GMAT Percentiles and 80th Percentile Confusion
You’ve decided that an MBA is the right path for you. A diligent person, you make a list of your favorite MBA programs and note the median GMAT scores so you can set a proper goal. Because you’ve got your sights set on the top ten with a soft spot for the top three a 700+ score seems imperative. Fair enough. You’ve done well on standardized tests and aren’t afraid of a good challenge. Three months later after grueling through a couple hundred hours of studying you are sitting in front of a rather schlubby looking computer taking your official GMAT. It’s challenging, especially on the Quant side. You were a bit rushed there. Verbal was a slog but there were no surprises. A few clicks after the last verbal question and: 720! 94th percentile! You made it!!! Or did you? You notice that you nearly failed the Quant with a percentile in the low 60’s. What?!! How is that possible? Damn you GMAT Quant percentile! Is Harvard slipping away? The short answer is: no, Harvard is not slipping away. Everything is OK. Read on for a detailed analysis of GMAT percentiles and why the 80th percentile on Quant isn’t necessary for admission to a top MBA program.
A brief history of GMAT Percentiles and the mysteriously shifting 80th percentile Quant Score
Back in 2000, a GMAT scaled score of 45 represented the 82nd percentile (see table).
That seems to be when the 80th percentile really mattered. Since then, as illustrated in the accompanying tables, what was the 80th percentile has dipped to the 78th, 75th, 71st, and now D grade 63rd percentile. Astonishing! So, yes, the 80th percentile does matter. But not the 2016 80th percentile, the 2000 one:). Why have the GMAT percentiles changed? The simple answer is that more people are getting perfect or near perfect scores. In fact, the way that the GMAT percentiles are now, there is no 99th percentile. You can only get to the 97th percentile. A full three percent of GMAT test takers are ringing up a perfect score. Why are people doing better? I’d like to think that Atlantic GMAT is the sole reason but the facts point elsewhere. It has to do with the shifting demographics of GMAT test takers. People from countries that tend to provide a better math education than is provided in the US have been taking the GMAT in much greater numbers. These folks are making the GMAT percentiles (on the Quant side) much more competitive. Here is a more in depth discussion on changing GMAT Quant percentiles and how Americans are lagging. One interesting little tidbit from the article, "according to GMAC, Asia students spend an average of 151 hours in test preparation; U.S. students average 64 hours."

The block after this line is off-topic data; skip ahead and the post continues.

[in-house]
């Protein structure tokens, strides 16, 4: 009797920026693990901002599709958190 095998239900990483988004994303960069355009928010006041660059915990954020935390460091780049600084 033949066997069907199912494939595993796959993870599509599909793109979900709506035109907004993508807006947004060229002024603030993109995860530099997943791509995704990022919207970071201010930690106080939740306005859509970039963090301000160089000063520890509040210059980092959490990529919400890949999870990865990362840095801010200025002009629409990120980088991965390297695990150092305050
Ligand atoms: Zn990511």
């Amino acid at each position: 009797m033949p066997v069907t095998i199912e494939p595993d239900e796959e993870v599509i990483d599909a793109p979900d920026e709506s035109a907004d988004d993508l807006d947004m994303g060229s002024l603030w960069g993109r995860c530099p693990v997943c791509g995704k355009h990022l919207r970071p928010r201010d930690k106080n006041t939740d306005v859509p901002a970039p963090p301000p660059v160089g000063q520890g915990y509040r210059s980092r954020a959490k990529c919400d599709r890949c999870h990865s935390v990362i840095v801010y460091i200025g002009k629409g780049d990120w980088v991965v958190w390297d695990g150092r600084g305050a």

Here you can see a Quant scaled score of 45 drop to the 78th percentile,
and then to the 75th!
Here the Q45 plummets to the 71st percentile
and then, finally, the sad looking 63rd percentile where it sits in 2016.
GMAT percentiles vs GMAT scaled scores and Why a 63rd percentile GMAT Score is OK
Part of why achieving a 2016 80th percentile GMAT Quant score doesn’t matter is that a GMAT percentile score only measures relative ability. It is the scaled score that measures absolute ability. So a Quant 45 from 2016 is the same as a Quant 45 from 1997. That’s why the sub-section scaled score is more meaningful than the percentile score. It is a measure of your skills. And, people who have been doing admissions for years recognize that. The percentiles may change, but the scaled scores still represent a known quantity in terms of ability. Here's an article straight from the 'horses mouth' (GMAC) discussing GMAT scaled scores and GMAT scoring.
With a Quant 45 you have the skills to face the rigor of an MBA even if your percentile seems pathetic. Do you need to have a near perfect quant score to do well in an MBA program? Nope. Think about it like this: let’s say there’s a certain amount of weight that you have to be able to lift in order to become a fireman in New York City. Let’s say that’s 200 pounds. Does it make you a more qualified fireman if you can lift 400 pounds? Not necessarily. Once you've crossed the 200 pound threshold, there are probably other skills that are more important than lifting weight. So it is with the GMAT. At some percentile (well below the 80th percentile) your Quant skills are proven and so your total GMAT score, combined percentile, and the rest of your application become more important.
A few recent examples of real people with sub 80th percentile GMAT Quant scores admitted to top ten schools
Competitive Bracket - GMAT Score: 710 Breakdown: 45q 42v (2015)
Semi-Competitive Bracket - GMAT Score: 670 Breakdown: 43q 39v (2015)
Competitive Bracket - GMAT Score: 720 Breakdown: 46q 44v (2014)
Less Competitive Bracket - GMAT Score: 620 Breakdown: 36q 40V (2014)
Semi-Competitive Bracket - GMAT Score: 710 Breakdown: 45q v42 (2015)
Less Competitive Bracket - GMAT Score: 700 Breakdown: 43q 42v (2015)
When does an imbalance in GMAT percentiles warrant a retake?
This advice really depends on who you are (as seen in the examples above). If you have a proven math background, a 700+ score, but a super low quant percentile, you might be totally fine. If you have a desirable background/story that a particular school is looking for, again, a lower Quant score could be A-OK.
Here are some rough and ready guidelines for when to consider a retake (assuming you are applying to the “crème de la crème” MBA programs)
- Most people with a Quant score below a 45 gunning for the top two or three MBA programs.
- Most people who are in a competitive bracket with a Quant score below a 45.
- Any applicant applying to top ten-ish schools with a quant score below a 40.
Have you had a different experience with your admissions process? Follow up with any questions or comments!
Just for fun, here are the GMAT percentile charts composite scores over the past 15 years or so starting from the year 2000 all the way to the most current GMAT percentiles: